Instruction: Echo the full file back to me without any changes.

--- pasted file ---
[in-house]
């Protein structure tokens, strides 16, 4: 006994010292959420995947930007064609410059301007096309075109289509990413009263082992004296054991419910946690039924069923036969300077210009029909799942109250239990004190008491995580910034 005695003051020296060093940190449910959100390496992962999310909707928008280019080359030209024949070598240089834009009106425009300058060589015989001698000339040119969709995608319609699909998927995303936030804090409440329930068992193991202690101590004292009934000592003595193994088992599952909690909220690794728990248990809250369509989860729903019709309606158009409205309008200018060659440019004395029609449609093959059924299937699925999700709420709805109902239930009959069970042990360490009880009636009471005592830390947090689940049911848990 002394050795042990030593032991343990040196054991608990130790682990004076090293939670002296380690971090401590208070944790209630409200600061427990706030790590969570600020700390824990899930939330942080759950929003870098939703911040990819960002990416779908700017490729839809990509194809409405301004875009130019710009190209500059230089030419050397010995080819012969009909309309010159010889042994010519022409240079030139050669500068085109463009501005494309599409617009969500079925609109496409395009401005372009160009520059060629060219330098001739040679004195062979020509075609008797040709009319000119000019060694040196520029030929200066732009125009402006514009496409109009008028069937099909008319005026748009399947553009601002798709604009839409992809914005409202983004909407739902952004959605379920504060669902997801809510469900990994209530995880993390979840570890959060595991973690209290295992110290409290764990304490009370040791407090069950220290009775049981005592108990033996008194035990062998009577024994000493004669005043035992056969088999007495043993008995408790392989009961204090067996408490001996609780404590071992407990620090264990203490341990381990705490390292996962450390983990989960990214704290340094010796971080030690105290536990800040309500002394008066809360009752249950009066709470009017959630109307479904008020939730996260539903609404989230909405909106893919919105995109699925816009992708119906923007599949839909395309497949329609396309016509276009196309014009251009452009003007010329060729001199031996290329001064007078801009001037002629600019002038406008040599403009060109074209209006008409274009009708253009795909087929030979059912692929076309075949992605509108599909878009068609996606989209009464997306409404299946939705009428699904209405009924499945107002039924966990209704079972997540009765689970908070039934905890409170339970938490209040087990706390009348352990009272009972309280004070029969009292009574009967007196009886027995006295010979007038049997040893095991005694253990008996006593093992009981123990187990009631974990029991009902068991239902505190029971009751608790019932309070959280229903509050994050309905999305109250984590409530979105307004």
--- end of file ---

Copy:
[in-house]
């Protein structure tokens, strides 16, 4: 006994010292959420995947930007064609410059301007096309075109289509990413009263082992004296054991419910946690039924069923036969300077210009029909799942109250239990004190008491995580910034 005695003051020296060093940190449910959100390496992962999310909707928008280019080359030209024949070598240089834009009106425009300058060589015989001698000339040119969709995608319609699909998927995303936030804090409440329930068992193991202690101590004292009934000592003595193994088992599952909690909220690794728990248990809250369509989860729903019709309606158009409205309008200018060659440019004395029609449609093959059924299937699925999700709420709805109902239930009959069970042990360490009880009636009471005592830390947090689940049911848990 002394050795042990030593032991343990040196054991608990130790682990004076090293939670002296380690971090401590208070944790209630409200600061427990706030790590969570600020700390824990899930939330942080759950929003870098939703911040990819960002990416779908700017490729839809990509194809409405301004875009130019710009190209500059230089030419050397010995080819012969009909309309010159010889042994010519022409240079030139050669500068085109463009501005494309599409617009969500079925609109496409395009401005372009160009520059060629060219330098001739040679004195062979020509075609008797040709009319000119000019060694040196520029030929200066732009125009402006514009496409109009008028069937099909008319005026748009399947553009601002798709604009839409992809914005409202983004909407739902952004959605379920504060669902997801809510469900990994209530995880993390979840570890959060595991973690209290295992110290409290764990304490009370040791407090069950220290009775049981005592108990033996008194035990062998009577024994000493004669005043035992056969088999007495043993008995408790392989009961204090067996408490001996609780404590071992407990620090264990203490341990381990705490390292996962450390983990989960990214704290340094010796971080030690105290536990800040309500002394008066809360009752249950009066709470009017959630109307479904008020939730996260539903609404989230909405909106893919919105995109699925816009992708119906923007599949839909395309497949329609396309016509276009196309014009251009452009003007010329060729001199031996290329001064007078801009001037002629600019002038406008040599403009060109074209209006008409274009009708253009795909087929030979059912692929076309075949992605509108599909878009068609996606989209009464997306409404299946939705009428699904209405009924499945107002039924966990209704079972997540009765689970908070039934905890409170339970938490209040087990706390009348352990009272009972309280004070029969009292009574009967007196009886027995006295010979007038049997040893095991005694253990008996006593093992009981123990187990009631974990029991009902068991239902505190029971009751608790019932309070959280229903509050994050309905999305109250984590409530979105307004």